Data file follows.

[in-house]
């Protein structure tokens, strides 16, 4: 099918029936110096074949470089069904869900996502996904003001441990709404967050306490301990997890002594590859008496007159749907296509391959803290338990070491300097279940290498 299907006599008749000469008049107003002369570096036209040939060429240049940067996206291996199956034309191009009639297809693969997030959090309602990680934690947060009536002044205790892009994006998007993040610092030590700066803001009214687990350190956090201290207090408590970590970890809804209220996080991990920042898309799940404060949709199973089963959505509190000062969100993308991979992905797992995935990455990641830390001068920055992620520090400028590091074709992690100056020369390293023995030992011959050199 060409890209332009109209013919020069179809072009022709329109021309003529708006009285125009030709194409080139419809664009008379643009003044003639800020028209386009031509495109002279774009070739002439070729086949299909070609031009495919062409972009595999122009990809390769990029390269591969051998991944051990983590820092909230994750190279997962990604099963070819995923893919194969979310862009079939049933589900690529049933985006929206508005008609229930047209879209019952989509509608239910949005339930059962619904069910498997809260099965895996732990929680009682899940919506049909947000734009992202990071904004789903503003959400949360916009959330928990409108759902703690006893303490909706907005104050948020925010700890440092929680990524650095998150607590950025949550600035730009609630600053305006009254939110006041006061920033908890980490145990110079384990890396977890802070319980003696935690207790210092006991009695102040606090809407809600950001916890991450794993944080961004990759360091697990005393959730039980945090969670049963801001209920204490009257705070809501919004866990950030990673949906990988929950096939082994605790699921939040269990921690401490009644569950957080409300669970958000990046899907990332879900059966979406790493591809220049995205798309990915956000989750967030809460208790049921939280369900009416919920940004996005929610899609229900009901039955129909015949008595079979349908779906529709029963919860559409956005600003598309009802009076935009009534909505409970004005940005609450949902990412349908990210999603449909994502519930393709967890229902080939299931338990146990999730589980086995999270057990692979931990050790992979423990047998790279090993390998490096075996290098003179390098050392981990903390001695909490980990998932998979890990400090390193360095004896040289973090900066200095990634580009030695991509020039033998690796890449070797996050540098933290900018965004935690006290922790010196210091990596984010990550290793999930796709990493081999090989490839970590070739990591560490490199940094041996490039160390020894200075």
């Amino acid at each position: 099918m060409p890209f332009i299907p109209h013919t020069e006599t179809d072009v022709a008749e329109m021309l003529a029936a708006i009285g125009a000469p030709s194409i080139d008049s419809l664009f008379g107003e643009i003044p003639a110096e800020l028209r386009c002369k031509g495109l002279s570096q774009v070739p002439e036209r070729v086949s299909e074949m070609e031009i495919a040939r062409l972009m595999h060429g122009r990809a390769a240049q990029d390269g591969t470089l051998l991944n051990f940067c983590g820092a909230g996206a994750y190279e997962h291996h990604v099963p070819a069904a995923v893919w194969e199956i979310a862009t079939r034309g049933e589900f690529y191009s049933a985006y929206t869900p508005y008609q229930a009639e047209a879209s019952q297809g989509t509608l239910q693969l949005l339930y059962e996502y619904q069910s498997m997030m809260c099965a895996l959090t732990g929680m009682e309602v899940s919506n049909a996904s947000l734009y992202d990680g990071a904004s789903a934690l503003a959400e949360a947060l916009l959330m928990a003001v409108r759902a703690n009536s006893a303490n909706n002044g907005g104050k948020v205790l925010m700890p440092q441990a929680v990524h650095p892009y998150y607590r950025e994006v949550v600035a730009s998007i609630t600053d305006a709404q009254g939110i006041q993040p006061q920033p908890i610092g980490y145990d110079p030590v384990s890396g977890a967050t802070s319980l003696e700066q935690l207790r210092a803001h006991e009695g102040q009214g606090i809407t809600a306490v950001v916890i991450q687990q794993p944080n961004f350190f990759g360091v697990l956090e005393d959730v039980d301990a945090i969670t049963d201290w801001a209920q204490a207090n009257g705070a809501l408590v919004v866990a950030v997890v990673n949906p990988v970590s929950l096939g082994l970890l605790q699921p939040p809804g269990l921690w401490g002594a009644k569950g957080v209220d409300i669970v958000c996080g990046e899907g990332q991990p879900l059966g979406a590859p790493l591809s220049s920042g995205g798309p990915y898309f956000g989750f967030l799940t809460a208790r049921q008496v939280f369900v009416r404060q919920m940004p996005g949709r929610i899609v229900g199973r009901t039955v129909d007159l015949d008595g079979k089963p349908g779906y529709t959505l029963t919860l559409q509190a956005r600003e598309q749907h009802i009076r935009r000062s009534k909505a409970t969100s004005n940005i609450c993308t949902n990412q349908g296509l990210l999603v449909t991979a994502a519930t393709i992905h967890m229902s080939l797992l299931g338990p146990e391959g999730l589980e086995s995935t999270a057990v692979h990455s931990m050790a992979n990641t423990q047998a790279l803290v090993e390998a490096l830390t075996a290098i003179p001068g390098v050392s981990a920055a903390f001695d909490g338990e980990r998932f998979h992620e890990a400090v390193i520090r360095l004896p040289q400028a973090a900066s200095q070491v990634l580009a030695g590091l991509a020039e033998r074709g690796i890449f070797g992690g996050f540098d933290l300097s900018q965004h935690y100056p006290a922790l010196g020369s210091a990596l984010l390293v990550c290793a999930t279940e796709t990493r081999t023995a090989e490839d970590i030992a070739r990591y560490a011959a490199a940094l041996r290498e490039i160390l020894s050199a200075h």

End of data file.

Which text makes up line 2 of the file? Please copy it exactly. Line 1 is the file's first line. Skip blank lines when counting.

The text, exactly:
């Protein structure tokens, strides 16, 4: 099918029936110096074949470089069904869900996502996904003001441990709404967050306490301990997890002594590859008496007159749907296509391959803290338990070491300097279940290498 299907006599008749000469008049107003002369570096036209040939060429240049940067996206291996199956034309191009009639297809693969997030959090309602990680934690947060009536002044205790892009994006998007993040610092030590700066803001009214687990350190956090201290207090408590970590970890809804209220996080991990920042898309799940404060949709199973089963959505509190000062969100993308991979992905797992995935990455990641830390001068920055992620520090400028590091074709992690100056020369390293023995030992011959050199 060409890209332009109209013919020069179809072009022709329109021309003529708006009285125009030709194409080139419809664009008379643009003044003639800020028209386009031509495109002279774009070739002439070729086949299909070609031009495919062409972009595999122009990809390769990029390269591969051998991944051990983590820092909230994750190279997962990604099963070819995923893919194969979310862009079939049933589900690529049933985006929206508005008609229930047209879209019952989509509608239910949005339930059962619904069910498997809260099965895996732990929680009682899940919506049909947000734009992202990071904004789903503003959400949360916009959330928990409108759902703690006893303490909706907005104050948020925010700890440092929680990524650095998150607590950025949550600035730009609630600053305006009254939110006041006061920033908890980490145990110079384990890396977890802070319980003696935690207790210092006991009695102040606090809407809600950001916890991450794993944080961004990759360091697990005393959730039980945090969670049963801001209920204490009257705070809501919004866990950030990673949906990988929950096939082994605790699921939040269990921690401490009644569950957080409300669970958000990046899907990332879900059966979406790493591809220049995205798309990915956000989750967030809460208790049921939280369900009416919920940004996005929610899609229900009901039955129909015949008595079979349908779906529709029963919860559409956005600003598309009802009076935009009534909505409970004005940005609450949902990412349908990210999603449909994502519930393709967890229902080939299931338990146990999730589980086995999270057990692979931990050790992979423990047998790279090993390998490096075996290098003179390098050392981990903390001695909490980990998932998979890990400090390193360095004896040289973090900066200095990634580009030695991509020039033998690796890449070797996050540098933290900018965004935690006290922790010196210091990596984010990550290793999930796709990493081999090989490839970590070739990591560490490199940094041996490039160390020894200075």